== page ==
We’re getting closer …

 

I’m leaving for Africa in *two hours!* My dad and I will be spending two photo-safari-filled weeks in Tanzania and Kenya. On June 29th (Happy birthday, G+!) I’ll be running a marathon in Kenya (also my 5th continent!).

So – I’ll mostly be out of communication for a few weeks … but I’ll come back with some great stories and pretty pictures. =)

I took this photo near Google’s campus in Mountain View one morning, along one of my absolute favorite running routes of all time. In my mind, this is what Africa looks like … Edited to www.youtube.com/watch?v=rsjFQMMU5Vg‎
#Africa #Kenya #Tanzania #running #marathon #travel #safari #photography #fathersday

(p.s. if you get bored, watch this video: www.weebls-stuff.com/songs/kenya/‎ )

Running a Marathon in Kenya – help me get there!

Hi y’all!

 I’m going to Kenya this summer to run a marathon. My goal is to run a marathon on every continent – and this will be continent #5.

I need your help! Runners are fundraising to protect the Lewa Wildlife Conservancy, which is where the race takes place. The conservancy protects native wildlife (think epic animals: lions, elephants, rhinoceri, and more!).

My fundraising goal is $1,500 before the race (June). With your help I know I can meet that goal! Any amount that you are able to give will be appreciated. Lions are pretty badass … let’s make sure they have a place to live. :o)

Fundraising link is here:http://www.crowdrise.com/marathontourstravel2013/fundraiser/lisadonchak

Thank you so much. I truly appreciate your support!

Pain is Temporary

Lisa running along California’s coastline. Photo credit: Chris Chabot.

We push ourselves to the edge of our ability so we can learn. We learn how strong our persistence is, and how far we’ll go before we’ll let adversity beat us.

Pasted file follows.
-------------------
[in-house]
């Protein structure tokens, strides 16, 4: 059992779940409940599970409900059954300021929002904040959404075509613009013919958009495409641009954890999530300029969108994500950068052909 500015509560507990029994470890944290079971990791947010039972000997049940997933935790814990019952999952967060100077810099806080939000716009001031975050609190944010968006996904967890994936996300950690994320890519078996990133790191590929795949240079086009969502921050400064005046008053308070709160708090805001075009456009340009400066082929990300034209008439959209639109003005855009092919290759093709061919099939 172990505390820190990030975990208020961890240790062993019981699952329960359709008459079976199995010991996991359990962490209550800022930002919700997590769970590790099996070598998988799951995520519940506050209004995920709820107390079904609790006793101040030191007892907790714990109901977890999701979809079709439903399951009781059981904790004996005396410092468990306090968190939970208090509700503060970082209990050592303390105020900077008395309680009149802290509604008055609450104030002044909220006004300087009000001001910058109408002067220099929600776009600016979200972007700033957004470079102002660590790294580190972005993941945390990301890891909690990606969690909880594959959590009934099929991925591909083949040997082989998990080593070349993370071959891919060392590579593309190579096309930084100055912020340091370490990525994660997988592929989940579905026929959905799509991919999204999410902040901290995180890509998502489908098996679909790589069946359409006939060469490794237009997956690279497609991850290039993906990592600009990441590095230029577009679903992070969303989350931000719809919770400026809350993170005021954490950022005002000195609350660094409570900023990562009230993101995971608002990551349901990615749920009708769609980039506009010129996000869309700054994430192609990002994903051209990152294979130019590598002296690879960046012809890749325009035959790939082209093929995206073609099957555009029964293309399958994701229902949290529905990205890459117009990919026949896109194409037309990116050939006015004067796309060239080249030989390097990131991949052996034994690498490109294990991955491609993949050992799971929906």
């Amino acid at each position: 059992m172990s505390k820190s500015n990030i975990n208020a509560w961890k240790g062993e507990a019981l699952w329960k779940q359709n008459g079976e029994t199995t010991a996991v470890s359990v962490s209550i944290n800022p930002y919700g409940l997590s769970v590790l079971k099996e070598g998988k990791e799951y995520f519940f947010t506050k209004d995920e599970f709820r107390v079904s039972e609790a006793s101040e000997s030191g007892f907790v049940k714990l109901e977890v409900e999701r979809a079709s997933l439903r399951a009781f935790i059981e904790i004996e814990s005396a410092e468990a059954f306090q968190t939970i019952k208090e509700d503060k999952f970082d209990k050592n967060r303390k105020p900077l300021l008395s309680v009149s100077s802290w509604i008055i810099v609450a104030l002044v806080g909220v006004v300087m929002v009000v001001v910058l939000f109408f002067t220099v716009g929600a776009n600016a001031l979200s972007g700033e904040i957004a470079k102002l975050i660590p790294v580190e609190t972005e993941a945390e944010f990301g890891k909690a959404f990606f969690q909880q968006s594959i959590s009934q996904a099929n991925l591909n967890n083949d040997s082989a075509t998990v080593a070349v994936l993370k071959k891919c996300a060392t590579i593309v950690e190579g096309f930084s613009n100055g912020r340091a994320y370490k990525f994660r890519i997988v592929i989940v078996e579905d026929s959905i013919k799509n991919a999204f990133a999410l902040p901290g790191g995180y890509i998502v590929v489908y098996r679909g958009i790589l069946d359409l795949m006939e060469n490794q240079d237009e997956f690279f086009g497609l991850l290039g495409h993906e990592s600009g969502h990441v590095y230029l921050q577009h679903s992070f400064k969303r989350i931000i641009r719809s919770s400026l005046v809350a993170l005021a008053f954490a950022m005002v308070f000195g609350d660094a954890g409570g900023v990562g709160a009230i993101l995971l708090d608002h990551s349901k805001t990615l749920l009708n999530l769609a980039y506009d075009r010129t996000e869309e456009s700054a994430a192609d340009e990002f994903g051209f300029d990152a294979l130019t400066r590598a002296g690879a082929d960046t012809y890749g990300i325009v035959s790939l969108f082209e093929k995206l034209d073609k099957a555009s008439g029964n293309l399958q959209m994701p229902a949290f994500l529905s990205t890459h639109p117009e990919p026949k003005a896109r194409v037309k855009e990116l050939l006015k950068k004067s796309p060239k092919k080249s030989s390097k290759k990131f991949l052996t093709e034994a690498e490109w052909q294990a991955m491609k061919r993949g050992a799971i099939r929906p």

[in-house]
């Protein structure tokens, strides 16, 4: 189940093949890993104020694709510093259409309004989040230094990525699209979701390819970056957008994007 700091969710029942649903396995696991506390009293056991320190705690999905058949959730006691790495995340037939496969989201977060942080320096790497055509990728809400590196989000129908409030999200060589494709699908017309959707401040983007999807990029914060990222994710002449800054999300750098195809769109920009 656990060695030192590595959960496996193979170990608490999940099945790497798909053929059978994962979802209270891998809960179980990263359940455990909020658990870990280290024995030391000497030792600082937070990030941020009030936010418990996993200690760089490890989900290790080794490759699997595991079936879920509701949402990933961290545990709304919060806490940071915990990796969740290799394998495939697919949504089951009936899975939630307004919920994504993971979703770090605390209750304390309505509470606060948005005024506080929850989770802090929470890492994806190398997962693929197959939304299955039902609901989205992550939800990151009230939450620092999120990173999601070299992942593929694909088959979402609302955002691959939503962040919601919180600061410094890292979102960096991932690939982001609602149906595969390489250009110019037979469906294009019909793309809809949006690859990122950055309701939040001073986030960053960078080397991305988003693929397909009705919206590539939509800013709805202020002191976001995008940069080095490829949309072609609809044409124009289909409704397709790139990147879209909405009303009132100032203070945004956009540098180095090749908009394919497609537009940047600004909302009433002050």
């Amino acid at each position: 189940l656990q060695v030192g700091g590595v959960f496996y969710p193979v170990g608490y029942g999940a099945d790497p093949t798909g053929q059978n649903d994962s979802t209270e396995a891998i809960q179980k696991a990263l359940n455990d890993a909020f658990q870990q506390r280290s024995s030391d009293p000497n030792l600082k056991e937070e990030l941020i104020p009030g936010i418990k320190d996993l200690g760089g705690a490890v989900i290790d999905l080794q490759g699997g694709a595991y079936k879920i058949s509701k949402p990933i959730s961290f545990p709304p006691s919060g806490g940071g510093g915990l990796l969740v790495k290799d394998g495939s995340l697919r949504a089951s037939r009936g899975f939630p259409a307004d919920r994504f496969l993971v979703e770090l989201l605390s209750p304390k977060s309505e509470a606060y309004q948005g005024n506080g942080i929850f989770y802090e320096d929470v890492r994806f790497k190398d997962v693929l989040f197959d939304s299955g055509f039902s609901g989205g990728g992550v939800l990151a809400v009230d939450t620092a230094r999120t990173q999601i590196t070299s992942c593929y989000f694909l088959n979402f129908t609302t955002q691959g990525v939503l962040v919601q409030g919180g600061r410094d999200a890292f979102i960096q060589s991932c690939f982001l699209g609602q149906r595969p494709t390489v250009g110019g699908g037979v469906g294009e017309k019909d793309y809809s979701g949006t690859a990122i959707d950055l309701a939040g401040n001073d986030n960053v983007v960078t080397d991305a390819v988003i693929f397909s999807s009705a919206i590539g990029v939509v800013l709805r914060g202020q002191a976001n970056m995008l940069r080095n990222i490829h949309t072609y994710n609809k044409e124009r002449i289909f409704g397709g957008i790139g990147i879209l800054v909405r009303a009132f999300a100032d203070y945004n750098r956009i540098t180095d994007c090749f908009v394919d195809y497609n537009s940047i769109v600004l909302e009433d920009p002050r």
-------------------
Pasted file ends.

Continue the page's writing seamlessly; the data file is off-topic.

It was midnight in the middle of a forest in Texas, hours from appreciable civilization. I had just run 80 miles and had another 20 to go. I hadn’t slept for over 20 hours, and was still far from finishing my first 100-mile race.

I could head back to my hotel, or I could finish this race, this ultramarathon, this exercise in endurance that was roughly the equivalent of four back-to-back marathons.

I’d be lying if I said I wasn’t tempted to quit.

Just weeks afterwards, I met my manager and his manager in a conference room. We were preparing a quarterly business review. In that meeting, the entire vision of the presentation was changing again.

I’d be lying if I said I wasn’t tempted to quit.

These are frustrating experiences, and they share a commonality: difficulty on the home stretch. When the end is in sight and so much has already been accomplished, yet the goal posts seem so far away, it’s natural to think about giving up.

Will I let another 20 miles beat me? Will I let spreadsheet Cell B24 beat me? What about knowing that, tomorrow, I’m going to have to rework this presentation again?

At mile 80, in the dark Texan forest, as the clock ticked past midnight, I considered my options. Just as the presentation wouldn’t write itself, neither would this race finish itself.

The answer was clear. I’d already decided to keep moving several times during the day. This was just another decision point, and, really, that meant there was no decision.

I got up and summoned the courage to stumble back onto the course.

Those last 20 miles took a very long time. I had to walk most of them; unbeknownst to me, blisters were blossoming on every toe. My wet shoes squished into the mud, and my headlamp almost ran out of batteries several times, leaving me alone with the dark trees.

Finishing that 100-mile race is one of the moments I am most proud of. It taught me that giving up is not the answer. Even though a task – a race, a presentation, or a mathematical model – may seem insurmountable in the moment, it’s usually not as bad as we might think.